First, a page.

The contract as a project initiation document: are we missing something?

During a recent conversation with a project manager, we covered the lifecycle of the Statement of Work (SoW). We discussed the usual ground of the challenge in collecting the habits, old wives’ tales and superstitious practices that makes up a sizeable percentage of working processes and got to the stage of discussing the move of this work to a new provider.

To a project manager charged with this sizeable activity the contract, and in particular the SoW, is a goldmine. There are products, people and timelines. Risks, issues, constraints and scope. There are even performance targets, reporting, stakeholders and sponsors. Everything they could need to successfully define the project is there, right? Well yes, and no.

From the point of view of the SoW’s authenticity, the process of bidding and thereafter creating a contract is one of rationalising and sanitising. The process is a sieve, removing the ugly stones of an informal organisation, basic conflict between professional worker and the hierarchical management, strategic conflict and the gap between documented practice of an organisation and its culture. What is left is a pure process, a paper exercise. It is what we hope to see, but it is devoid of context. Some of the most vital predictors of success are sieved out and thrown aside. And there they stay?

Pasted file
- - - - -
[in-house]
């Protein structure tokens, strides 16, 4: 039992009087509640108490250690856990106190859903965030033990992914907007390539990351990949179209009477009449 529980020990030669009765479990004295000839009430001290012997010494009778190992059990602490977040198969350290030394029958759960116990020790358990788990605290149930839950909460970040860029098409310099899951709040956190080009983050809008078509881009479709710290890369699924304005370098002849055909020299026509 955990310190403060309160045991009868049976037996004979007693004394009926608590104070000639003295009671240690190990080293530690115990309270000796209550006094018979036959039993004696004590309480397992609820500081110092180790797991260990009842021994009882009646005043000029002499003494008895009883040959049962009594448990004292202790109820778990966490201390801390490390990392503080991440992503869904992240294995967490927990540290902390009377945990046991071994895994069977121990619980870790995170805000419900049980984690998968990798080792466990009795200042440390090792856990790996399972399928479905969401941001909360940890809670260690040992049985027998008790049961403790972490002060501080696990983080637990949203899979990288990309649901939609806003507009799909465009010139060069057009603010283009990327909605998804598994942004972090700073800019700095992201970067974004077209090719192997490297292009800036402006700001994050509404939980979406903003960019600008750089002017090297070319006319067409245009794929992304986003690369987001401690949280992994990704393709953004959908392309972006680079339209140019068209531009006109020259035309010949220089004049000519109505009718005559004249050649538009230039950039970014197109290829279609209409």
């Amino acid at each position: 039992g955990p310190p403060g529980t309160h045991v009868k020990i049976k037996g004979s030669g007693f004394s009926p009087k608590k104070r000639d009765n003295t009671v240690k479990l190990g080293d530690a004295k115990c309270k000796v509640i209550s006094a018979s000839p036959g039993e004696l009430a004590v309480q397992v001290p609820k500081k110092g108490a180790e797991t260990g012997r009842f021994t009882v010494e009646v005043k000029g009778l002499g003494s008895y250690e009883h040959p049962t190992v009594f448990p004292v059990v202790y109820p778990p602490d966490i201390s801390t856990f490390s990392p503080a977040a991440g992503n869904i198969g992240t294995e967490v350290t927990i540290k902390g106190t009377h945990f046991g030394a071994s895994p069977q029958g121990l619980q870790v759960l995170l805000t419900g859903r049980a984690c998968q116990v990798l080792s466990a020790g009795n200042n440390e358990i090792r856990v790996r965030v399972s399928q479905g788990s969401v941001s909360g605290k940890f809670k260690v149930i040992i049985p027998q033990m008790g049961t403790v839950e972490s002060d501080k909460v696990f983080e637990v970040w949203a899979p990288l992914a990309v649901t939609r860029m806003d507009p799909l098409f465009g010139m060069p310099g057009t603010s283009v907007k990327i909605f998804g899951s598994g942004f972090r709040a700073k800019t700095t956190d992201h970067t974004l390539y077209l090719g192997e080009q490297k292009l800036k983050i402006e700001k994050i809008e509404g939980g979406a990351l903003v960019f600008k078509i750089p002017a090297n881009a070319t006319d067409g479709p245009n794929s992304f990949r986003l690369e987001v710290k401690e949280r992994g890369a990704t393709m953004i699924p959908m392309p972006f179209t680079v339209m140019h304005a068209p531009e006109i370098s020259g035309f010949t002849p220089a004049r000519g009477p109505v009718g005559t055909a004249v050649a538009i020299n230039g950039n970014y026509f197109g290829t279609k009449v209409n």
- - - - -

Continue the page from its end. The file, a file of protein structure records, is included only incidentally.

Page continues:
It is often said that the only page needed in a contract is the signature page, and other pages only degrade the spirit of cooperation. The lawyers have an obligation to remove exposure to risk. Uncertainty is risk. The more we describe, the more we wish to explain, the more we pin down, and the less connected to the reality of their organisation a customer’s SoW becomes. It is the law of diminishing returns.

Previously we discussed the idea of using a Request for Solution, which is a sound option to avoid pinning the butterfly down with nails. There is also the alternative of recognising context of delivery in our project.

We must recognise that it is for the benefit of the provider to have a customer that can realise actual value from services, and naturally that is of benefit to the customer. This is not the ground of contracted pre-requisites, but that of MAB (Mutually Assured Benefit). Both parties must recognise that change to behaviour and culture in a customer’s organisation are of vital importance to the success of the deal, and are of mutual benefit. Such objectives cannot come from the contract. The project plan must include ‘deliverables’ which are not 100% controlled, rational or predictable.

Yes, Service Providers, take a deep breath, it’s the first day of a partnership.

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